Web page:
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Downbeat nystagmus is an ocular motility disturbance that may be seen in various pathological conditions.1 Although classically associated with structural lesions of the cervicomedullary junction or cerebellum, it can also occur in the setting of toxic insults and metabolic abnormalities.1 Heat stroke is the most severe form of heat related illness, and is associated with multisystem organ failure. Heat stroke is infrequently associated with a cerebellar syndrome. We describe a case in which downbeat nystagmus was associated with a midline cerebellar syndrome in a patient with heat stroke, suggesting that the vermal cerebellum and vestibulocerebellum may be particularly susceptible to thermal injury.
A previously healthy 22 year old man without relevant medical history collapsed while on a 4 mile run during military basic training. Initial core body temperature was 39ºC. He was incoherent and combative. Laboratory data showed increased creatine kinase, increased liver function tests, and prolonged coagulation variables. Measures to lower body temperature were initiated and he was transferred to our institution.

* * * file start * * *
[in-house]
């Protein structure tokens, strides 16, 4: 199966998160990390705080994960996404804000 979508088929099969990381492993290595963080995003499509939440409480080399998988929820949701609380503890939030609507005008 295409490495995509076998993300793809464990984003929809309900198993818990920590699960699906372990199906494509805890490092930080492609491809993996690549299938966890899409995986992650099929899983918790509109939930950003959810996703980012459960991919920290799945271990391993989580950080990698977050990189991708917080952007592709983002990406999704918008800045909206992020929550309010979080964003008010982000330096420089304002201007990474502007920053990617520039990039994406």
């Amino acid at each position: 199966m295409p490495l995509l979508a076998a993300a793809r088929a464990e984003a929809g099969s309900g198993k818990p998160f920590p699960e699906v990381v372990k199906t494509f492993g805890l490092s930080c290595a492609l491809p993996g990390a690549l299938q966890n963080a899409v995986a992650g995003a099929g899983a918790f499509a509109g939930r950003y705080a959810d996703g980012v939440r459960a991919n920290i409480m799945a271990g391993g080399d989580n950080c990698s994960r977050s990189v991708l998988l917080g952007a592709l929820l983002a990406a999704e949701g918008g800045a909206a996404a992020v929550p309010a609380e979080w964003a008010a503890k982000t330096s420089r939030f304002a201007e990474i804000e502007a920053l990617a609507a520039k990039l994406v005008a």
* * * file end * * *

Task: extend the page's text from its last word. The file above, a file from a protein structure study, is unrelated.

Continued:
On arrival, core body temperature was 37ºC. He was somnolent but able to follow commands. His sodium concentration was 135, potassium 3.2, calcium 7.5, magnesium 1.6, alanine transaminase (ALT) 2739, aspartate transaminase (AST) 2112, white blood count 4.2, haemoglobin 12.5, platelet count 43 000, international normalised ratio (INR) …